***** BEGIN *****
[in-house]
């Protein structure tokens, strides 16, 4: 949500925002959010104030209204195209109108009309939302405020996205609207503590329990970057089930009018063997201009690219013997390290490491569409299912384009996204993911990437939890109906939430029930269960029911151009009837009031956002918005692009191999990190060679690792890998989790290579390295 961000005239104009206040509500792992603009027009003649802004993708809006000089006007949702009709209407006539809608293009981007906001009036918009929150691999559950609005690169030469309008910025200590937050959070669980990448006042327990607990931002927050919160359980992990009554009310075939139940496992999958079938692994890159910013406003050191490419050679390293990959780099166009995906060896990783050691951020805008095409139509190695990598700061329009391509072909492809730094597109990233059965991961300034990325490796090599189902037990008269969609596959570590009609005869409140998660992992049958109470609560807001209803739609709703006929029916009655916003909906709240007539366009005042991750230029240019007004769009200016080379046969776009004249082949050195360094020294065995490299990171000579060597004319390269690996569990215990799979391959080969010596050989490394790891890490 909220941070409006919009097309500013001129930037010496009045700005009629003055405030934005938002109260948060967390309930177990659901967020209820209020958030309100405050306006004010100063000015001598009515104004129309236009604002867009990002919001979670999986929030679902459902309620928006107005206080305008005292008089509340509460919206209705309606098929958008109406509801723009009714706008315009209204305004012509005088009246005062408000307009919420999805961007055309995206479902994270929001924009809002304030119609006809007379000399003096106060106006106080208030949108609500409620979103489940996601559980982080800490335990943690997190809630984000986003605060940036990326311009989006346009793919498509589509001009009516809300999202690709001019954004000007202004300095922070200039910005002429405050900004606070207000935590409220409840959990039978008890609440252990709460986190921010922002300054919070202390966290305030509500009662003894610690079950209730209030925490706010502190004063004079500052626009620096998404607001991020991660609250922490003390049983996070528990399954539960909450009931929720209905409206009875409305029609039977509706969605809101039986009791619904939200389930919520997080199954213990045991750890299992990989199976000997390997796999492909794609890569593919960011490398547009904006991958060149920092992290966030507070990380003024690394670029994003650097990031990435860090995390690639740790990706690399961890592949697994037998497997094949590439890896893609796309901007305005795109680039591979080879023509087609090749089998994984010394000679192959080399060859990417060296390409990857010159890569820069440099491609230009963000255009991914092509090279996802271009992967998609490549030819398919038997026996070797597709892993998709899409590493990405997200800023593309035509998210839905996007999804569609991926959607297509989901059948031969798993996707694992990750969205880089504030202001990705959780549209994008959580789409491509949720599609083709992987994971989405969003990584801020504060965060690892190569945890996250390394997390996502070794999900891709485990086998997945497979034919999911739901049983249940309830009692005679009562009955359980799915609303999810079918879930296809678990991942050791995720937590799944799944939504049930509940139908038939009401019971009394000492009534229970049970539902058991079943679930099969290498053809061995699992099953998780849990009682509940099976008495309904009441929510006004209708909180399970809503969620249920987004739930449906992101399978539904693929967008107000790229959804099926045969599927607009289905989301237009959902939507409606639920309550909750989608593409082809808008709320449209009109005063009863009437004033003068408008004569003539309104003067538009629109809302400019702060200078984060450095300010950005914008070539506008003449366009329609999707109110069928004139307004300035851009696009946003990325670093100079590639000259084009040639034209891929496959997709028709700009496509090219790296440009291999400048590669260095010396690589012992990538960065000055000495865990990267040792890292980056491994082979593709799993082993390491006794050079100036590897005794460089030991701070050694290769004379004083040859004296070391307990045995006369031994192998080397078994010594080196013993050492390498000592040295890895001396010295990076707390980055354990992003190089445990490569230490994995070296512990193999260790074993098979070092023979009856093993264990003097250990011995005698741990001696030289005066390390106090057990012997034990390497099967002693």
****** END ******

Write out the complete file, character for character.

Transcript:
[in-house]
């Protein structure tokens, strides 16, 4: 949500925002959010104030209204195209109108009309939302405020996205609207503590329990970057089930009018063997201009690219013997390290490491569409299912384009996204993911990437939890109906939430029930269960029911151009009837009031956002918005692009191999990190060679690792890998989790290579390295 961000005239104009206040509500792992603009027009003649802004993708809006000089006007949702009709209407006539809608293009981007906001009036918009929150691999559950609005690169030469309008910025200590937050959070669980990448006042327990607990931002927050919160359980992990009554009310075939139940496992999958079938692994890159910013406003050191490419050679390293990959780099166009995906060896990783050691951020805008095409139509190695990598700061329009391509072909492809730094597109990233059965991961300034990325490796090599189902037990008269969609596959570590009609005869409140998660992992049958109470609560807001209803739609709703006929029916009655916003909906709240007539366009005042991750230029240019007004769009200016080379046969776009004249082949050195360094020294065995490299990171000579060597004319390269690996569990215990799979391959080969010596050989490394790891890490 909220941070409006919009097309500013001129930037010496009045700005009629003055405030934005938002109260948060967390309930177990659901967020209820209020958030309100405050306006004010100063000015001598009515104004129309236009604002867009990002919001979670999986929030679902459902309620928006107005206080305008005292008089509340509460919206209705309606098929958008109406509801723009009714706008315009209204305004012509005088009246005062408000307009919420999805961007055309995206479902994270929001924009809002304030119609006809007379000399003096106060106006106080208030949108609500409620979103489940996601559980982080800490335990943690997190809630984000986003605060940036990326311009989006346009793919498509589509001009009516809300999202690709001019954004000007202004300095922070200039910005002429405050900004606070207000935590409220409840959990039978008890609440252990709460986190921010922002300054919070202390966290305030509500009662003894610690079950209730209030925490706010502190004063004079500052626009620096998404607001991020991660609250922490003390049983996070528990399954539960909450009931929720209905409206009875409305029609039977509706969605809101039986009791619904939200389930919520997080199954213990045991750890299992990989199976000997390997796999492909794609890569593919960011490398547009904006991958060149920092992290966030507070990380003024690394670029994003650097990031990435860090995390690639740790990706690399961890592949697994037998497997094949590439890896893609796309901007305005795109680039591979080879023509087609090749089998994984010394000679192959080399060859990417060296390409990857010159890569820069440099491609230009963000255009991914092509090279996802271009992967998609490549030819398919038997026996070797597709892993998709899409590493990405997200800023593309035509998210839905996007999804569609991926959607297509989901059948031969798993996707694992990750969205880089504030202001990705959780549209994008959580789409491509949720599609083709992987994971989405969003990584801020504060965060690892190569945890996250390394997390996502070794999900891709485990086998997945497979034919999911739901049983249940309830009692005679009562009955359980799915609303999810079918879930296809678990991942050791995720937590799944799944939504049930509940139908038939009401019971009394000492009534229970049970539902058991079943679930099969290498053809061995699992099953998780849990009682509940099976008495309904009441929510006004209708909180399970809503969620249920987004739930449906992101399978539904693929967008107000790229959804099926045969599927607009289905989301237009959902939507409606639920309550909750989608593409082809808008709320449209009109005063009863009437004033003068408008004569003539309104003067538009629109809302400019702060200078984060450095300010950005914008070539506008003449366009329609999707109110069928004139307004300035851009696009946003990325670093100079590639000259084009040639034209891929496959997709028709700009496509090219790296440009291999400048590669260095010396690589012992990538960065000055000495865990990267040792890292980056491994082979593709799993082993390491006794050079100036590897005794460089030991701070050694290769004379004083040859004296070391307990045995006369031994192998080397078994010594080196013993050492390498000592040295890895001396010295990076707390980055354990992003190089445990490569230490994995070296512990193999260790074993098979070092023979009856093993264990003097250990011995005698741990001696030289005066390390106090057990012997034990390497099967002693």